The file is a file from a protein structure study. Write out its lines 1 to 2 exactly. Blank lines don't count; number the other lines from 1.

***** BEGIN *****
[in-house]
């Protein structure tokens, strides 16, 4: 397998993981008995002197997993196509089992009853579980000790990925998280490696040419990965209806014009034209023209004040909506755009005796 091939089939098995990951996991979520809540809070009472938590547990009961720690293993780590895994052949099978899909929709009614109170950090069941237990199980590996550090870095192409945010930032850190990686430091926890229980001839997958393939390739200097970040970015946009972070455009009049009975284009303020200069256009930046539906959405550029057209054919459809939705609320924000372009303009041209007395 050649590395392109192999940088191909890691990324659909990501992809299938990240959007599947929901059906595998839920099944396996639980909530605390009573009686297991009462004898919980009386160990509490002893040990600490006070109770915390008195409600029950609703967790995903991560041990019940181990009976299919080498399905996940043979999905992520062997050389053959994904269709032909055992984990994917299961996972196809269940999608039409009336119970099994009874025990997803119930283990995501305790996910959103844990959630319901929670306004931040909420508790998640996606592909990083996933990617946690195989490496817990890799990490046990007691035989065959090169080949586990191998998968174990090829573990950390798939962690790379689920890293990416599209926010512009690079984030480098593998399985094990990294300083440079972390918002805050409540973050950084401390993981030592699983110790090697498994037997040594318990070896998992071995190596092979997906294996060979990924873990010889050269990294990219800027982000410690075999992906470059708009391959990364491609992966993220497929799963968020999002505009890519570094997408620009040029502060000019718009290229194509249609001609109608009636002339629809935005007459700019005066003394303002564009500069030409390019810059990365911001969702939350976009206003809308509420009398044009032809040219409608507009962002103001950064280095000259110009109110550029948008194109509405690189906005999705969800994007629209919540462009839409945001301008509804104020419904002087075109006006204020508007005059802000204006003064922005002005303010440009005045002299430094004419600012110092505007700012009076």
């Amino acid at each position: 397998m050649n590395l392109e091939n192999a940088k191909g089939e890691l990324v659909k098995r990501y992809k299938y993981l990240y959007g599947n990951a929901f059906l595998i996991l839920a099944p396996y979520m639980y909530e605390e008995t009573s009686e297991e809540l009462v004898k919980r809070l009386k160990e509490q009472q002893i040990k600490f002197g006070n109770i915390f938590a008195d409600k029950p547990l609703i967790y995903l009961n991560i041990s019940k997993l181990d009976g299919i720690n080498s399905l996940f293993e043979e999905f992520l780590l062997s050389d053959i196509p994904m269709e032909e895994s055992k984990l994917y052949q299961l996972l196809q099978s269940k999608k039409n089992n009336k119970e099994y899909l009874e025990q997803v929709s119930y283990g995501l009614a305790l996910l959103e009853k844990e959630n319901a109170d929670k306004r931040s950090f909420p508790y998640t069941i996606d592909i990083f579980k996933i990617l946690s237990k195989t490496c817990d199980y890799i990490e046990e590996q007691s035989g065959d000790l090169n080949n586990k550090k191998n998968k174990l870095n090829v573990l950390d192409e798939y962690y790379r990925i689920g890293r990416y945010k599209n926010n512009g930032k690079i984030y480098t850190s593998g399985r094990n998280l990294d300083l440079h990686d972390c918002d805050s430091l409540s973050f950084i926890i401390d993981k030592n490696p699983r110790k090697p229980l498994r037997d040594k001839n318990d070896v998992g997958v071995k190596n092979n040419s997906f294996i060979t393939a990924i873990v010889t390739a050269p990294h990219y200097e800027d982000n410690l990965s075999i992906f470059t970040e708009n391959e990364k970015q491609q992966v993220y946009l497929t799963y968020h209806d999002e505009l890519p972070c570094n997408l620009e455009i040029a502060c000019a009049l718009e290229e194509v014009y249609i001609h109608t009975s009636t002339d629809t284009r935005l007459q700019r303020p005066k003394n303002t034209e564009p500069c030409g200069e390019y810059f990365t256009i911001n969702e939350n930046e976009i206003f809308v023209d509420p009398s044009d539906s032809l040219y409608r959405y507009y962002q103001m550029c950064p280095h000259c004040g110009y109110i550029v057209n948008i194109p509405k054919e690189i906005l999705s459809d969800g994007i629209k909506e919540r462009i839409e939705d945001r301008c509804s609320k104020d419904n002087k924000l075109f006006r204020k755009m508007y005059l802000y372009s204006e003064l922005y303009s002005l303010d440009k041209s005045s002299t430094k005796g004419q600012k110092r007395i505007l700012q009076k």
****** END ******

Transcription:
[in-house]
């Protein structure tokens, strides 16, 4: 397998993981008995002197997993196509089992009853579980000790990925998280490696040419990965209806014009034209023209004040909506755009005796 091939089939098995990951996991979520809540809070009472938590547990009961720690293993780590895994052949099978899909929709009614109170950090069941237990199980590996550090870095192409945010930032850190990686430091926890229980001839997958393939390739200097970040970015946009972070455009009049009975284009303020200069256009930046539906959405550029057209054919459809939705609320924000372009303009041209007395 050649590395392109192999940088191909890691990324659909990501992809299938990240959007599947929901059906595998839920099944396996639980909530605390009573009686297991009462004898919980009386160990509490002893040990600490006070109770915390008195409600029950609703967790995903991560041990019940181990009976299919080498399905996940043979999905992520062997050389053959994904269709032909055992984990994917299961996972196809269940999608039409009336119970099994009874025990997803119930283990995501305790996910959103844990959630319901929670306004931040909420508790998640996606592909990083996933990617946690195989490496817990890799990490046990007691035989065959090169080949586990191998998968174990090829573990950390798939962690790379689920890293990416599209926010512009690079984030480098593998399985094990990294300083440079972390918002805050409540973050950084401390993981030592699983110790090697498994037997040594318990070896998992071995190596092979997906294996060979990924873990010889050269990294990219800027982000410690075999992906470059708009391959990364491609992966993220497929799963968020999002505009890519570094997408620009040029502060000019718009290229194509249609001609109608009636002339629809935005007459700019005066003394303002564009500069030409390019810059990365911001969702939350976009206003809308509420009398044009032809040219409608507009962002103001950064280095000259110009109110550029948008194109509405690189906005999705969800994007629209919540462009839409945001301008509804104020419904002087075109006006204020508007005059802000204006003064922005002005303010440009005045002299430094004419600012110092505007700012009076």